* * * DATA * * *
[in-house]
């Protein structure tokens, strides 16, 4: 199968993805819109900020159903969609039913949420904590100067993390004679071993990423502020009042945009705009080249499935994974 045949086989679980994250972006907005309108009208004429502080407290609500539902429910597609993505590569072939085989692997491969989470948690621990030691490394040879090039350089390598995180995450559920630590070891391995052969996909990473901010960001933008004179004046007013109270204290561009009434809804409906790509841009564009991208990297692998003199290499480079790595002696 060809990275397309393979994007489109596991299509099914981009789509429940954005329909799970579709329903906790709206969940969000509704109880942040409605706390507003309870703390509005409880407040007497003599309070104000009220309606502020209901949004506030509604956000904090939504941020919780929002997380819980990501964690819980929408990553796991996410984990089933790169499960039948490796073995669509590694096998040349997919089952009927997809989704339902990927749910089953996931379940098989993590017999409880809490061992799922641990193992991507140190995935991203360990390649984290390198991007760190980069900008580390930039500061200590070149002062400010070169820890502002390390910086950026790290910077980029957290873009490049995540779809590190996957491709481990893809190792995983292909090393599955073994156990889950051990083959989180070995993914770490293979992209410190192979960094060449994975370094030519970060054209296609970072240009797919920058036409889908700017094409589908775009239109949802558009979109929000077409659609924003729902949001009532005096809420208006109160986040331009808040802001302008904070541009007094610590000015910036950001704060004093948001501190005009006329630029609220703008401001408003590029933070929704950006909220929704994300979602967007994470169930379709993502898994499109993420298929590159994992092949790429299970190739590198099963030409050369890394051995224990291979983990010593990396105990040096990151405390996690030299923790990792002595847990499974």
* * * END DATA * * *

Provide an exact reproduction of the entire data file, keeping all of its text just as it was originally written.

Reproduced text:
[in-house]
């Protein structure tokens, strides 16, 4: 199968993805819109900020159903969609039913949420904590100067993390004679071993990423502020009042945009705009080249499935994974 045949086989679980994250972006907005309108009208004429502080407290609500539902429910597609993505590569072939085989692997491969989470948690621990030691490394040879090039350089390598995180995450559920630590070891391995052969996909990473901010960001933008004179004046007013109270204290561009009434809804409906790509841009564009991208990297692998003199290499480079790595002696 060809990275397309393979994007489109596991299509099914981009789509429940954005329909799970579709329903906790709206969940969000509704109880942040409605706390507003309870703390509005409880407040007497003599309070104000009220309606502020209901949004506030509604956000904090939504941020919780929002997380819980990501964690819980929408990553796991996410984990089933790169499960039948490796073995669509590694096998040349997919089952009927997809989704339902990927749910089953996931379940098989993590017999409880809490061992799922641990193992991507140190995935991203360990390649984290390198991007760190980069900008580390930039500061200590070149002062400010070169820890502002390390910086950026790290910077980029957290873009490049995540779809590190996957491709481990893809190792995983292909090393599955073994156990889950051990083959989180070995993914770490293979992209410190192979960094060449994975370094030519970060054209296609970072240009797919920058036409889908700017094409589908775009239109949802558009979109929000077409659609924003729902949001009532005096809420208006109160986040331009808040802001302008904070541009007094610590000015910036950001704060004093948001501190005009006329630029609220703008401001408003590029933070929704950006909220929704994300979602967007994470169930379709993502898994499109993420298929590159994992092949790429299970190739590198099963030409050369890394051995224990291979983990010593990396105990040096990151405390996690030299923790990792002595847990499974």